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Presenting familiar scenarios to horse while creating a new experience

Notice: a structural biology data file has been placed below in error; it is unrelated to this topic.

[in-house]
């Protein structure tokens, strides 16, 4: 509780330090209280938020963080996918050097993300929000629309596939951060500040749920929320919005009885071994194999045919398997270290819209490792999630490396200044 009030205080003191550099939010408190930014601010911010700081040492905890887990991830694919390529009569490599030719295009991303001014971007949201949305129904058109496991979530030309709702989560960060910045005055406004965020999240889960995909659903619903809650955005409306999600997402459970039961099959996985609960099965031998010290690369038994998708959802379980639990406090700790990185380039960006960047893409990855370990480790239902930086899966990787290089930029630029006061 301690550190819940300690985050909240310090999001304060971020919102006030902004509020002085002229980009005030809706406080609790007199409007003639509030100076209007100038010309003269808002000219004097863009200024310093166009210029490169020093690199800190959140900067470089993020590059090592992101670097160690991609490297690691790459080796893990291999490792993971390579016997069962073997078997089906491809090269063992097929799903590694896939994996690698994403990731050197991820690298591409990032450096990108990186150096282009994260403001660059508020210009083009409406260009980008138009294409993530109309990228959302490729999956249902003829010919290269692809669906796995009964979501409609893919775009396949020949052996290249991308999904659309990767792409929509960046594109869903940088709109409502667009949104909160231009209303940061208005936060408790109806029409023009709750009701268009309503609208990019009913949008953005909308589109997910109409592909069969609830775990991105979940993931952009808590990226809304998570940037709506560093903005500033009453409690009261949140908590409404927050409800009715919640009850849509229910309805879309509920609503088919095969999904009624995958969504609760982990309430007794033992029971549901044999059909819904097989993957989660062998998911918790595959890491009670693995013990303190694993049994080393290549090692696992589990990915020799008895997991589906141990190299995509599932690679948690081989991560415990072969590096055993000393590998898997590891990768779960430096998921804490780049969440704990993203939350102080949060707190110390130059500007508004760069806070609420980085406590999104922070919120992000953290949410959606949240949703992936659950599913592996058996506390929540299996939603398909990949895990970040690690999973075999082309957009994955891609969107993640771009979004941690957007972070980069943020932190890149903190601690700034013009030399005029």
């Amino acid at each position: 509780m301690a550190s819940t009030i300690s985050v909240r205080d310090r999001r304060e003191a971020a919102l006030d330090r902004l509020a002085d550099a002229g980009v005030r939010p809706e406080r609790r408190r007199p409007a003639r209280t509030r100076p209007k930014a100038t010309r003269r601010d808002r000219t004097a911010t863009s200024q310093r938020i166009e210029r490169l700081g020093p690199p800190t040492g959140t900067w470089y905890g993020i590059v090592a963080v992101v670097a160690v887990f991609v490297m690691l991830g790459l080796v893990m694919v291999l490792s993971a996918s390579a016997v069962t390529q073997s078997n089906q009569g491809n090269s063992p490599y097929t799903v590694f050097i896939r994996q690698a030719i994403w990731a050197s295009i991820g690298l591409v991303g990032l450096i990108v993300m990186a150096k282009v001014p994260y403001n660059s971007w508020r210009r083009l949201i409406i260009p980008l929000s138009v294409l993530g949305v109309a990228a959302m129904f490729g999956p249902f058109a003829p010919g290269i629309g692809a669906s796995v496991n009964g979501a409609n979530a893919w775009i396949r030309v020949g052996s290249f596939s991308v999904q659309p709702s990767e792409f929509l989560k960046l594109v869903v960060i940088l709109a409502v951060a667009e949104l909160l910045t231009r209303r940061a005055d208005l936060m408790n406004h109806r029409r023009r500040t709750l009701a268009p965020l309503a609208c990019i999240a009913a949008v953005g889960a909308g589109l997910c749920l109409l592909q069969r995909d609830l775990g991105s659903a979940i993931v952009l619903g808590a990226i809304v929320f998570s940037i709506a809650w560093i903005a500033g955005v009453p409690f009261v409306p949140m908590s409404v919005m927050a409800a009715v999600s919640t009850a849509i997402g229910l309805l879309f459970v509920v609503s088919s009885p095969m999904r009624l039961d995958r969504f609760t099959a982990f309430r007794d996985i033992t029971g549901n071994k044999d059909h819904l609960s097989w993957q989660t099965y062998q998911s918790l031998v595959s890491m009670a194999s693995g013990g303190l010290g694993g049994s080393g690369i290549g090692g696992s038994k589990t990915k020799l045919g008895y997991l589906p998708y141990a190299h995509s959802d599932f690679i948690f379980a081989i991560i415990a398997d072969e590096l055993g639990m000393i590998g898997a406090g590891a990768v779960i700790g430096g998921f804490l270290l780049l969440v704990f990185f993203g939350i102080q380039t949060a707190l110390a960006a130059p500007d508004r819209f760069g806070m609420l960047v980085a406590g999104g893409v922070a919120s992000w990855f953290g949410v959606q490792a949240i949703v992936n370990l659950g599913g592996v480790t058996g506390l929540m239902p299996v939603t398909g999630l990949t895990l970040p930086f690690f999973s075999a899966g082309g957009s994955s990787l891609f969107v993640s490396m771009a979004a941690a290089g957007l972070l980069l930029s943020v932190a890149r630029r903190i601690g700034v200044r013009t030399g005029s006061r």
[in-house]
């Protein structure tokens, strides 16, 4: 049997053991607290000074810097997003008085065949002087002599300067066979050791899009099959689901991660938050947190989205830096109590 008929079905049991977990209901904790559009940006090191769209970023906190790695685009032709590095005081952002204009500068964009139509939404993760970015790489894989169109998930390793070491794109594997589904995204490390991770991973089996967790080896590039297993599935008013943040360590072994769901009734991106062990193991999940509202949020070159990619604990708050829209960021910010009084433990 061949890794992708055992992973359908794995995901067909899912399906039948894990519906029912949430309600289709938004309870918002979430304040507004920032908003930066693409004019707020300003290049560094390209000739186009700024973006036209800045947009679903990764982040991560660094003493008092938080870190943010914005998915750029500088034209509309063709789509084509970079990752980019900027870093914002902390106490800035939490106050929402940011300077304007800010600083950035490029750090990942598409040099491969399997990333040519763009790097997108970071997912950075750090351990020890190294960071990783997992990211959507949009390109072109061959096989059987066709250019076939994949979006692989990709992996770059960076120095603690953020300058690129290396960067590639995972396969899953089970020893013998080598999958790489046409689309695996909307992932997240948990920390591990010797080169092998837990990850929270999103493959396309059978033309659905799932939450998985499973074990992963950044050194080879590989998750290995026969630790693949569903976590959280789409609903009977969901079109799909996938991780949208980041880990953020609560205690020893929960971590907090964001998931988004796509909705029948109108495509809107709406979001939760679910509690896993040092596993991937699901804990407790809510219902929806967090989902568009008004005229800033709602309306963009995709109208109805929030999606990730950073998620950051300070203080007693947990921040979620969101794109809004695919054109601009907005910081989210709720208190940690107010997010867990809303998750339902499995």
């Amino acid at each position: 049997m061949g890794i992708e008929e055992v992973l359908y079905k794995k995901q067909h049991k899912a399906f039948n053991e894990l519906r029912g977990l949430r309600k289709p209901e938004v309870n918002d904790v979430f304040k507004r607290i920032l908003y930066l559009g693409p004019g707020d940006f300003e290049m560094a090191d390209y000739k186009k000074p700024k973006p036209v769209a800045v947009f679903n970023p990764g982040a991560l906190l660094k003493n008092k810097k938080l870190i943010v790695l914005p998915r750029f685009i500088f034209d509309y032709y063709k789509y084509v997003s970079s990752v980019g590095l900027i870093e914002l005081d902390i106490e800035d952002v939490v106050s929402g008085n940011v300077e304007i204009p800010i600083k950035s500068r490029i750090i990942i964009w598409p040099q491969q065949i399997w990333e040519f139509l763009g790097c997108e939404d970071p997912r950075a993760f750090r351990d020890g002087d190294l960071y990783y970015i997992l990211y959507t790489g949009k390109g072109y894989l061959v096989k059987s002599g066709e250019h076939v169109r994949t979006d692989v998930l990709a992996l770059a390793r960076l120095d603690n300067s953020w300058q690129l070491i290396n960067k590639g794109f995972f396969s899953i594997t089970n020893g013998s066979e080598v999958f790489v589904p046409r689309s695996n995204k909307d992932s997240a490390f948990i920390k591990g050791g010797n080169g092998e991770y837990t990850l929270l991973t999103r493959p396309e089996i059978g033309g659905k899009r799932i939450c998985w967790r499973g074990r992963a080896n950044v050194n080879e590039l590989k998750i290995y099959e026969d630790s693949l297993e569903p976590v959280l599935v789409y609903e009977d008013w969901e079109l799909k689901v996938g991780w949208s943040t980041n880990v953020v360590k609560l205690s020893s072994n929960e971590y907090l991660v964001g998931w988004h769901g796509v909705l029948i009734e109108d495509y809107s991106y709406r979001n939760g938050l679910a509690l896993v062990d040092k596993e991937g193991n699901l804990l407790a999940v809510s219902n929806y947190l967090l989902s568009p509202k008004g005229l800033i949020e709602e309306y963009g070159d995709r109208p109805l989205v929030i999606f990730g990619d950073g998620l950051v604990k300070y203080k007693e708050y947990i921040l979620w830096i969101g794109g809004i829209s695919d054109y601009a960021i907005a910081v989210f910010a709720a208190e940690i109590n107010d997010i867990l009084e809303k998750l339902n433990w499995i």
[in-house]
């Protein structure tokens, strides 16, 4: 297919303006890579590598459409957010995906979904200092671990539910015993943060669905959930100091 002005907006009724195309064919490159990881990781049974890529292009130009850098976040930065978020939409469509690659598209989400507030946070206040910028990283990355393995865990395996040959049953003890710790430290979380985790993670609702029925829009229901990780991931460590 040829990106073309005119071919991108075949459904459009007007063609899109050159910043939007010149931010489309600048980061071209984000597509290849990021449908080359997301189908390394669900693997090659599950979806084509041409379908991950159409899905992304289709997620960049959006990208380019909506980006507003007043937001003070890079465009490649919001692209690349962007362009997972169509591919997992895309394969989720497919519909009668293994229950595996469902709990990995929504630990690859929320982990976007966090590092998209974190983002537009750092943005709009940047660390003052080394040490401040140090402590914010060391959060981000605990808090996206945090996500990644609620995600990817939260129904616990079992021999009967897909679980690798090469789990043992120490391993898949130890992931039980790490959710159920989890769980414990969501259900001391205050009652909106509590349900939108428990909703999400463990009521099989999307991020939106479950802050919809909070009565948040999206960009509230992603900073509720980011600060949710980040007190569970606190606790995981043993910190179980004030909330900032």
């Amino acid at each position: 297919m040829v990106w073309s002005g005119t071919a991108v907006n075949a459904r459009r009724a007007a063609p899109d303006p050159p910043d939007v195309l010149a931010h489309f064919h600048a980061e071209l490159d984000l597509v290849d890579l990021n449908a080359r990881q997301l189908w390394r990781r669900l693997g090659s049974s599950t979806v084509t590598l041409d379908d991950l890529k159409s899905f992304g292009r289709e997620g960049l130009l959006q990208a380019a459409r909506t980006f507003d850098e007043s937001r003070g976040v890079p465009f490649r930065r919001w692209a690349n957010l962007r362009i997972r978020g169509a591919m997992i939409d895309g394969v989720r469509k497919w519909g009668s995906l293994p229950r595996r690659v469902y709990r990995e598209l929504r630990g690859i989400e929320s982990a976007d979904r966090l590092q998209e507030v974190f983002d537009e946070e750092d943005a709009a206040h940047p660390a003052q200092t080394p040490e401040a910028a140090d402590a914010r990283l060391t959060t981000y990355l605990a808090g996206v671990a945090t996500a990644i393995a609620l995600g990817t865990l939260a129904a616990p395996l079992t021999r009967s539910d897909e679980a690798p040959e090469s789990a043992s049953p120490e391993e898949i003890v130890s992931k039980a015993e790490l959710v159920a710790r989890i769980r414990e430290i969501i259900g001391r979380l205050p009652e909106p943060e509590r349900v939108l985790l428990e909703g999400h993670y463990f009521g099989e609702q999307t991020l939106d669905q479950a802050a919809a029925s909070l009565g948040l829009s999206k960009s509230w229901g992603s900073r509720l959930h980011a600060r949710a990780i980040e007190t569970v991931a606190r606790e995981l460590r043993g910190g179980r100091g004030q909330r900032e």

Whenever I'm working with a new horse, I offer them a "clean slate" and assume nothing, irrelevant of their age or supposed training and riding background. My initial assessment through perhaps presenting scenarios is not with the goal of seeing "what the horse knows," but rather to hone in on interactions that create a potential concern or defensiveness in his mindset, emotions, and behavior. For example such as when saddling. With a new horse, I want them to express any concern they may have. I don't tie them initially as I want them to have space and the option to express themselves without feeling that they have to be obedient. For most horses that have been "trained" through containment (either physically or of their emotions,) just the act of having a saddle nearby or the lifting of a saddle pad (without it even being close,) can show a total shift in their emotions. Moving away backward or sideways, getting tall in their posture, changes in their breathing, wide eyes, wrinkles in their muzzle, peaks over their eyes, locked knees and hocks, rigidity in their body, statuesque stance, high head all can be indicators that there is an anticipation of either the act of saddling and/or defensiveness towards expecting to be ridden. So the goal isn't about making them stand or tolerate "quietly" being tacked. Instead, I want to help redirect their thought, drain their emotions, and help them remain mentally present rather than anticipative of what might happen next. The more the horse can hear me and stay mentally engaged in the spatial pressure of me moving around both sides of him, the spatial energy of the pad coming towards and away from him, the less defensive to physical touch whether with my hand, pad, saddle, girth/cinch, the softer he will be in his mind and body. If I only focus on the act of getting him saddled, and the entire time there is a building concern and stress in him, what happens when I go to ride? All that emotion will come out in his physical behavior. So rather than waiting and see "if he can handle it," which is challenging a horse to get something right, I will support him through each of his concerns, to help him find a different outcome and experience. This mindfulness in the horse allows changes in his patterned responses, that lead to him feeling confident and soft about the act of being saddle transitioning to the start of a quality ride. As I remind folks, just because a horse isn't moving his feet, doesn't mean he is okay. There is a difference between a physically "light" horse and a mentally "soft" one.